Mentions: Next we asked whether the inhibition of Sp1 with MitA could restore normal vascular contractile function by preventing the increase in ETBR-mediated vasoconstriction after in vivo; stroke and in vitro; organ culture. Changes in the contractile properties of MCA were investigated using an ETBR specific agonist, S6c, in a wire myograph system. The MCAs were cultured with and without varying concentrations of MitA for 24 hours in serum-free conditions. MCAs treated with MitA showed significant reduction in the contractile responses to S6c compared to vehicle-treated MCAs (Fig. 4A). A 2 µM concentration of the inhibitor was sufficient to bring noticeable reduction in ETBR-mediated contraction. A 5 µM concentration was sufficient to bring the S6c contraction to the basal level of contraction as evidenced in fresh MCAs (P<0.05, Fig 4A). Meanwhile, up to 10 µM of MitA, contractile responses mediated by ETAR remained unaltered suggesting that Sp1 specifically interferes with the ETBR regulation (Fig 4B).

Bottom Line: Treatment with MitA, a Sp1 specific inhibitor, significantly downregulated the ETBR mRNA and protein levels.It also significantly reduced the ETBR mediated cerebrovascular contractility.The results show that MitA can effectively be used to block ETBR mediated vasoconstriction as a supplement to an existing ischemic stroke therapy.

View Article: PubMed Central - PubMed

Affiliation: Department of Clinical Experimental Research, Glostrup research institute, University of Copenhagen, Glostrup, Denmark.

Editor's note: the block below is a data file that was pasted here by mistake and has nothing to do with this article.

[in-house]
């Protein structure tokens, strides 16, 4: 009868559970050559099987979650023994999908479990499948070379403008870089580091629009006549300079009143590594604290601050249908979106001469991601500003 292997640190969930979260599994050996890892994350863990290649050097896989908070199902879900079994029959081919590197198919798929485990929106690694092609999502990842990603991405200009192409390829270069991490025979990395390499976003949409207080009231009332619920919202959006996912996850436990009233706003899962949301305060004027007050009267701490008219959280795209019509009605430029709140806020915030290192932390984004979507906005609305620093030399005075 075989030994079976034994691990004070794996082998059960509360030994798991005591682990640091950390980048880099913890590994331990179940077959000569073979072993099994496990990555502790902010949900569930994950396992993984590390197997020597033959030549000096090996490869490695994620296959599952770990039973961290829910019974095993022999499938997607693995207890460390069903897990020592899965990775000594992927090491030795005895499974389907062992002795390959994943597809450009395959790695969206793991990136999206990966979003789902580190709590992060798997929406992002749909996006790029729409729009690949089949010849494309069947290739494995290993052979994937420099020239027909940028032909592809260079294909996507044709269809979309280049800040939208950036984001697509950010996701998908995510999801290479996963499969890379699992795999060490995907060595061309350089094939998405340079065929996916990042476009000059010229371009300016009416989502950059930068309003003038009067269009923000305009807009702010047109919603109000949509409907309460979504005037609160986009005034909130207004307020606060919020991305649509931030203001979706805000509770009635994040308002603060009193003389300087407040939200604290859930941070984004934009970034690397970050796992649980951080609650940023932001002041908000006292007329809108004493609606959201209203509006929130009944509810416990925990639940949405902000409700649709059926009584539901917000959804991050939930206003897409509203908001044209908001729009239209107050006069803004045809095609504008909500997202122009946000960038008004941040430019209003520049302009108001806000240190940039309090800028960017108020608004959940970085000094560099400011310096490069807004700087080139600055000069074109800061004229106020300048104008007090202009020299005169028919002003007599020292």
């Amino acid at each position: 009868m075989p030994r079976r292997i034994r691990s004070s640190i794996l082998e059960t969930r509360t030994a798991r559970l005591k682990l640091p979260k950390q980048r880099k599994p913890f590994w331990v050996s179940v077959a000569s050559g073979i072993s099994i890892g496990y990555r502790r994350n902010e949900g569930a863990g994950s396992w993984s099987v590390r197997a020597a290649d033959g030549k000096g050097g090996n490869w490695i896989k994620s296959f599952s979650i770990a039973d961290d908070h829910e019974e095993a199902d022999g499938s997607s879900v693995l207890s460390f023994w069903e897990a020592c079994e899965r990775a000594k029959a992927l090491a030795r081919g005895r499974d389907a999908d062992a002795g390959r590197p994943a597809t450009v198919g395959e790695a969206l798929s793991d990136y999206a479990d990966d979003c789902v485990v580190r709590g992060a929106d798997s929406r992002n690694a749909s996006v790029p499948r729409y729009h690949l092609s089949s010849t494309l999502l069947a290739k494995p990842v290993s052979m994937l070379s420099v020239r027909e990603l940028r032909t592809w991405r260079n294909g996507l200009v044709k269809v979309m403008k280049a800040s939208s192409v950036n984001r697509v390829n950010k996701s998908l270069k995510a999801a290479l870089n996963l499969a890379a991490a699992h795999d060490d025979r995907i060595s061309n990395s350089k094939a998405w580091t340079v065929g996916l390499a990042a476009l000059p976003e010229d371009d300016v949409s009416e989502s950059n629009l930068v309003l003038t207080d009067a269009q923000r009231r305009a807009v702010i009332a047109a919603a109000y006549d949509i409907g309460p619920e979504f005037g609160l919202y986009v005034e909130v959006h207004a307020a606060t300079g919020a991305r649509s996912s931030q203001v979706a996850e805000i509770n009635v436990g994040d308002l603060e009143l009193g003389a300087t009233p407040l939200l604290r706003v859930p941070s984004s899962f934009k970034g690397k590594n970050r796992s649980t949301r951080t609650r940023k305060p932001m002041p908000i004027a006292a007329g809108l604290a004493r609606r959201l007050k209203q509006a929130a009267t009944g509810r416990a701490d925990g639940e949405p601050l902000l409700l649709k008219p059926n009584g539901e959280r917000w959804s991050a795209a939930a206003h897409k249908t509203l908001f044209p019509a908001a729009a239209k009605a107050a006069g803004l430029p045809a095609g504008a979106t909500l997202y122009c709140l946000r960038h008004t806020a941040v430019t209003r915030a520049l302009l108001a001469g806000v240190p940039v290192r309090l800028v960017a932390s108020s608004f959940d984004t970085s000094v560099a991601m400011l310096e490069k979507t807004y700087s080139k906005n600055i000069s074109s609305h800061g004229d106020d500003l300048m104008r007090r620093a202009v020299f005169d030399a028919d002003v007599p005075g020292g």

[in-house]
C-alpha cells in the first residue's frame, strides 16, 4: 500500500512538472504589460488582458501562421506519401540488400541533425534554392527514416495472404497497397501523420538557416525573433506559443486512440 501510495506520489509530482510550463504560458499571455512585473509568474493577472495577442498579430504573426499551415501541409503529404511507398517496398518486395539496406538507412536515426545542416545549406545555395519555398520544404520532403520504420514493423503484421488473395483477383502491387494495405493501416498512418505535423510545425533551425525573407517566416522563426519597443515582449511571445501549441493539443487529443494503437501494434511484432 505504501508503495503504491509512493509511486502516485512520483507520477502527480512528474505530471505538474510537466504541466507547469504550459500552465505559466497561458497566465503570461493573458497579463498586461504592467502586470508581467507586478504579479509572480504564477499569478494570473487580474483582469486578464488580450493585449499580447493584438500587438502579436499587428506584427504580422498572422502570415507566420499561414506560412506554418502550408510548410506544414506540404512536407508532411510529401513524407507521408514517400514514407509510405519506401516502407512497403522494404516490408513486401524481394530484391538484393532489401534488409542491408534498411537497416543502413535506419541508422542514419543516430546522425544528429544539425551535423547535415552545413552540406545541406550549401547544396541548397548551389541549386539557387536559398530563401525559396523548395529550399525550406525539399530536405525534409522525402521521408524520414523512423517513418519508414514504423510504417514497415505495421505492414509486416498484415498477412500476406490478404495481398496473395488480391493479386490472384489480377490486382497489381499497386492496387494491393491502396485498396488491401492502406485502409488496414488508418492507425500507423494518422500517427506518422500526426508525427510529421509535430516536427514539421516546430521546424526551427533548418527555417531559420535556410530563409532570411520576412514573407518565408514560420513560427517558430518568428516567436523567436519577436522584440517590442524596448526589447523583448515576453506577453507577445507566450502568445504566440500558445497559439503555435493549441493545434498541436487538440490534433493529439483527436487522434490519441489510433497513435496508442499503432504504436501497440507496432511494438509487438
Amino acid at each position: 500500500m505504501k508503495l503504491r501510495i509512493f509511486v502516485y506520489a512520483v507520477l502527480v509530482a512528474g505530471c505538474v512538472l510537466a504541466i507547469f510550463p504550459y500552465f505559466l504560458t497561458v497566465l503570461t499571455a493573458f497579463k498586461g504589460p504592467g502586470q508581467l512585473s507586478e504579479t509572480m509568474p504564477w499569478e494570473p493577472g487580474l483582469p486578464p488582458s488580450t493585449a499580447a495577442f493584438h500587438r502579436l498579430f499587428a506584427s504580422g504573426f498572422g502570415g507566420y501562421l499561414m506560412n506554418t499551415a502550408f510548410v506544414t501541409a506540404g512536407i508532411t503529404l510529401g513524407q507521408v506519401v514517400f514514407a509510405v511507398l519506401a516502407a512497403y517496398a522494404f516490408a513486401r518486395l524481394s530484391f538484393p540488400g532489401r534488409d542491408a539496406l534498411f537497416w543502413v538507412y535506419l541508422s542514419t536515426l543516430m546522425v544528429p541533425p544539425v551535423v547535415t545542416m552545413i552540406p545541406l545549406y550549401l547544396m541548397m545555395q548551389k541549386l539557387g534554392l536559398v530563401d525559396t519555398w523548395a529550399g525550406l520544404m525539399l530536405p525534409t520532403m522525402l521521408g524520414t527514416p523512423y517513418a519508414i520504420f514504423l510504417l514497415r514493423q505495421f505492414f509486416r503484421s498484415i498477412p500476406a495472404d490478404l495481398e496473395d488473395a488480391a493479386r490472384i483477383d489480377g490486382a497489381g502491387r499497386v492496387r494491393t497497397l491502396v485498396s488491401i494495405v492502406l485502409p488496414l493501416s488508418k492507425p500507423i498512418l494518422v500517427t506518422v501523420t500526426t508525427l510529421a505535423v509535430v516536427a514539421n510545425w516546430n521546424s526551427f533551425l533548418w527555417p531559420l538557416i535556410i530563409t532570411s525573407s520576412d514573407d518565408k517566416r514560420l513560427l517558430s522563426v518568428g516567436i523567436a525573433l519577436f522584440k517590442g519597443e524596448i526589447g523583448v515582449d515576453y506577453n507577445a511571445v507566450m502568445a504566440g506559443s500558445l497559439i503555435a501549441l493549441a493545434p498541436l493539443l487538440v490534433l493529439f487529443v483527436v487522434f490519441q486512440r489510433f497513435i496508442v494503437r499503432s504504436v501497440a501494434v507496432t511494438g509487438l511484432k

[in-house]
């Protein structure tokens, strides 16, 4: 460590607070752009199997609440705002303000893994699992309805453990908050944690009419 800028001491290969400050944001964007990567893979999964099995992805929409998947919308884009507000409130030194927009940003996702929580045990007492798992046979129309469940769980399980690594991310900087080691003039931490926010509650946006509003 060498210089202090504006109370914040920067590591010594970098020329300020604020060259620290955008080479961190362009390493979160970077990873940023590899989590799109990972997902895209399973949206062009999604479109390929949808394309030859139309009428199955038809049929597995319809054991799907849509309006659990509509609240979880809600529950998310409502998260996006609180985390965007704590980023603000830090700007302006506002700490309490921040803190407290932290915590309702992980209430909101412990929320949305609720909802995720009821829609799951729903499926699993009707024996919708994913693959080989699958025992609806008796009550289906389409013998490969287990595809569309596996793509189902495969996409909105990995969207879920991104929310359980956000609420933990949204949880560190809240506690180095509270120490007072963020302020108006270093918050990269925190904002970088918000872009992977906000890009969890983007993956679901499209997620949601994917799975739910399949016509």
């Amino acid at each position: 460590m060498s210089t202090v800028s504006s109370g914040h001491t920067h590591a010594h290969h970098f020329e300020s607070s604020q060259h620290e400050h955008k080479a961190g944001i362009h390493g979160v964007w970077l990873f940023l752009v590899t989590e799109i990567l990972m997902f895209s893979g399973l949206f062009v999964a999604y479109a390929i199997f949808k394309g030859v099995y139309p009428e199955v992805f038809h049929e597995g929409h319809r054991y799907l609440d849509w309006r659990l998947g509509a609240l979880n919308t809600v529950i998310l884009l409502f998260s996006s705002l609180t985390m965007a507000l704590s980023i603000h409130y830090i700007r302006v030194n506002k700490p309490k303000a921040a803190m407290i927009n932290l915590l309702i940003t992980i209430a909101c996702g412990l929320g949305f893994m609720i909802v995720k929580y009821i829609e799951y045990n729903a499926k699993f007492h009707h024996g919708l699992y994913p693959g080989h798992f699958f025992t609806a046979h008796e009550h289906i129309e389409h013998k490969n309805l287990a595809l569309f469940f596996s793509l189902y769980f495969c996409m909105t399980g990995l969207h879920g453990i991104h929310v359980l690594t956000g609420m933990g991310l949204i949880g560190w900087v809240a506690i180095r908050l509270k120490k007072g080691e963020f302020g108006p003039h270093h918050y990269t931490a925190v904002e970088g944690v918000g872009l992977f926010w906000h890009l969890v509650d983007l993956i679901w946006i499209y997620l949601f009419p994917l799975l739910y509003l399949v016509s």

ABSTRACT

Background and purpose: Increased expression of endothelin receptor type B (ETBR), a vasoactive receptor, has recently been implied in the reduced cerebral blood flow and exacerbated neuronal damage after ischemia-reperfusion (I/R). The study explores the regulatory mechanisms of ETBR to identify drug targets to restore normal cerebral artery contractile function as part of successful neuroprotective therapy.

Methods: We have employed in vitro methods on human and rat cerebral arteries to study the regulatory mechanisms and the efficacy of target selective inhibitor, Mithramycin A (MitA), to block the ETBR mediated contractile properties. Later, middle cerebral artery occluded (MCAO) rats were used to substantiate the observations. Quantative PCR, immunohistochemistry, western blot and wire myograph methods were employed to study the expression and contractile properties of cerebral arteries.

Results: Increased expression of specificity protein (Sp1) was observed in human and rat cerebral arteries after organ culture, strongly correlating with the ETBR upregulation. Similar observations were made in MCAO rats. Treatment with MitA, a Sp1 specific inhibitor, significantly downregulated the ETBR mRNA and protein levels. It also significantly reduced the ETBR mediated cerebrovascular contractility. Detailed analysis indicated that ERK1/2 mediated phosphorylation of Sp1 might be essential for ETBR transcription.

Conclusion: Transcription factor Sp1 regulates the ETBR mediated vasoconstriction in focal cerebral ischemia via MEK-ERK signaling, which is also conserved in humans. The results show that MitA can effectively be used to block ETBR mediated vasoconstriction as a supplement to an existing ischemic stroke therapy.

Show MeSH
Related in: MedlinePlus